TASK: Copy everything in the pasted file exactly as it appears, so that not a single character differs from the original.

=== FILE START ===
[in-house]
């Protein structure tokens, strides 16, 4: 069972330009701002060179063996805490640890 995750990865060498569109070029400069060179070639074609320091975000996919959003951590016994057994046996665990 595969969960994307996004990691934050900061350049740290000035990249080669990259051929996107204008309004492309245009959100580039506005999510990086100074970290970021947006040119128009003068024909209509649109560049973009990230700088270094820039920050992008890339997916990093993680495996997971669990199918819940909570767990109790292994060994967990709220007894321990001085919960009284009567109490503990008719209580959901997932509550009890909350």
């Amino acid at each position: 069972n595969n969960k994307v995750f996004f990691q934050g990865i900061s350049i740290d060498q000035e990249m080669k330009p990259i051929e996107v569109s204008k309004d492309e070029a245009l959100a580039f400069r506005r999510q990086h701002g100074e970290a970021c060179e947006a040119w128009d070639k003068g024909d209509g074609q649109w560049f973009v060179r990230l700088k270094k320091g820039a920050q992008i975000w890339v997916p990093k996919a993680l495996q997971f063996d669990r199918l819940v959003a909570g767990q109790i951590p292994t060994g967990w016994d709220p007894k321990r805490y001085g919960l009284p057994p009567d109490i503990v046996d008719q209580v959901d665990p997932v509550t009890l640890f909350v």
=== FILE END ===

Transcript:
[in-house]
């Protein structure tokens, strides 16, 4: 069972330009701002060179063996805490640890 995750990865060498569109070029400069060179070639074609320091975000996919959003951590016994057994046996665990 595969969960994307996004990691934050900061350049740290000035990249080669990259051929996107204008309004492309245009959100580039506005999510990086100074970290970021947006040119128009003068024909209509649109560049973009990230700088270094820039920050992008890339997916990093993680495996997971669990199918819940909570767990109790292994060994967990709220007894321990001085919960009284009567109490503990008719209580959901997932509550009890909350």
């Amino acid at each position: 069972n595969n969960k994307v995750f996004f990691q934050g990865i900061s350049i740290d060498q000035e990249m080669k330009p990259i051929e996107v569109s204008k309004d492309e070029a245009l959100a580039f400069r506005r999510q990086h701002g100074e970290a970021c060179e947006a040119w128009d070639k003068g024909d209509g074609q649109w560049f973009v060179r990230l700088k270094k320091g820039a920050q992008i975000w890339v997916p990093k996919a993680l495996q997971f063996d669990r199918l819940v959003a909570g767990q109790i951590p292994t060994g967990w016994d709220p007894k321990r805490y001085g919960l009284p057994p009567d109490i503990v046996d008719q209580v959901d665990p997932v509550t009890l640890f909350v």